Boris Johnson's departure is only a matter of time
Neville Chamberlain and World War Two. Anthony Eden and the Suez crisis in 1956. Margaret Thatcher and the poll tax miscalculation. Only three times in the past century has a sitting British prime minister been forced out of office.
Now, Prime Minister Boris Johnson, who won a seemingly impregnable majority of 80 seats over Jeremy Corbyn’s Labour party in the general election in December 2019, is fighting to save his political career.
With one or two exceptions, the British media has so far turned a blind eye to Johnson’s falsehoods and hypocrisy
A fight he is losing.
On Tuesday evening, these protestations were exposed when an explosive video emerged of the prime minister’s then personal spokesperson, Allegra Stratton, laughing and joking when questioned about the event at a mock press conference. The video was filmed on 22 December, just four days after the alleged party took place.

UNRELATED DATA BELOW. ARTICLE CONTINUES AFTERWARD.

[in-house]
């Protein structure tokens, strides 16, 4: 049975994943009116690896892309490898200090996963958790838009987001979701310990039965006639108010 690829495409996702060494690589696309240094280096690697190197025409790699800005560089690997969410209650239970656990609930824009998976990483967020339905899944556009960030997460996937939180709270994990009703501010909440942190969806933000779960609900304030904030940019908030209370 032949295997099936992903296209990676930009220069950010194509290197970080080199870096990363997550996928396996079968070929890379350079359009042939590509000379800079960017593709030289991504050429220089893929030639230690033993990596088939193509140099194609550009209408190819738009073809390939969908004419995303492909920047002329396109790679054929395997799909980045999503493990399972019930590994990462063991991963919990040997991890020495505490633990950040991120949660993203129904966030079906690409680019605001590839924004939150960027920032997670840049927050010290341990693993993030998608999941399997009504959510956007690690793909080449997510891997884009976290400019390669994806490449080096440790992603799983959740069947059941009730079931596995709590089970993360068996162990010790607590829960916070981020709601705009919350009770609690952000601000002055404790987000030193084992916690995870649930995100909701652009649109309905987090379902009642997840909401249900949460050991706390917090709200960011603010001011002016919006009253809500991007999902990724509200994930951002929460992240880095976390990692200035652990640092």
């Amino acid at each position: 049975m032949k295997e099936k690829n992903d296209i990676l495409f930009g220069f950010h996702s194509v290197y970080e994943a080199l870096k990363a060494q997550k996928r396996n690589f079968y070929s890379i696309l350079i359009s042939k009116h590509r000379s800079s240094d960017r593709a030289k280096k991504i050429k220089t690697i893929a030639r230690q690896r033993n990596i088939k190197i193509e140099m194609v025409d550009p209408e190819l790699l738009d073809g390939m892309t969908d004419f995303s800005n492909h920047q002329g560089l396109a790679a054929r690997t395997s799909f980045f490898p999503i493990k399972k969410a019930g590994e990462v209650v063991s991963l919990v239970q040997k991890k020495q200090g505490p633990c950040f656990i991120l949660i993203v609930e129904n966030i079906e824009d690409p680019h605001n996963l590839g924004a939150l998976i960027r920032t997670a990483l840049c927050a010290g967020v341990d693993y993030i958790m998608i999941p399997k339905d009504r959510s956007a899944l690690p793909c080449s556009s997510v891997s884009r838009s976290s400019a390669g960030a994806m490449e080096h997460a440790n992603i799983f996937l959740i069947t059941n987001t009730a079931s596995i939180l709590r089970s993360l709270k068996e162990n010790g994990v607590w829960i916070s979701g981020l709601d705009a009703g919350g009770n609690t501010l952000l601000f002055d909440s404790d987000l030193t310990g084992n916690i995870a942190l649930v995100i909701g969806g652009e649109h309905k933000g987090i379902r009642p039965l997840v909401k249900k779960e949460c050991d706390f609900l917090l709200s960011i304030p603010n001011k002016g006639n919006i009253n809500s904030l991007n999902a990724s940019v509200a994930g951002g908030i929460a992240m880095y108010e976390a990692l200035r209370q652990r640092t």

This deadly footage seems to prove that Johnson, and his government, repeatedly uttered falsehoods about an event that took place while Britain was in Covid lockdown - when many families were even banned from visiting their loved ones dying in hospital.
Of course, Johnson and his cabinet ministers have not told the truth countless times, both inside and outside parliament, on many issues, including Covid-19. These falsehoods have been well documented - see my own exponentially growing list here. But they have been ignored by the mainstream media, meaning they have failed to resonate powerfully with the general public.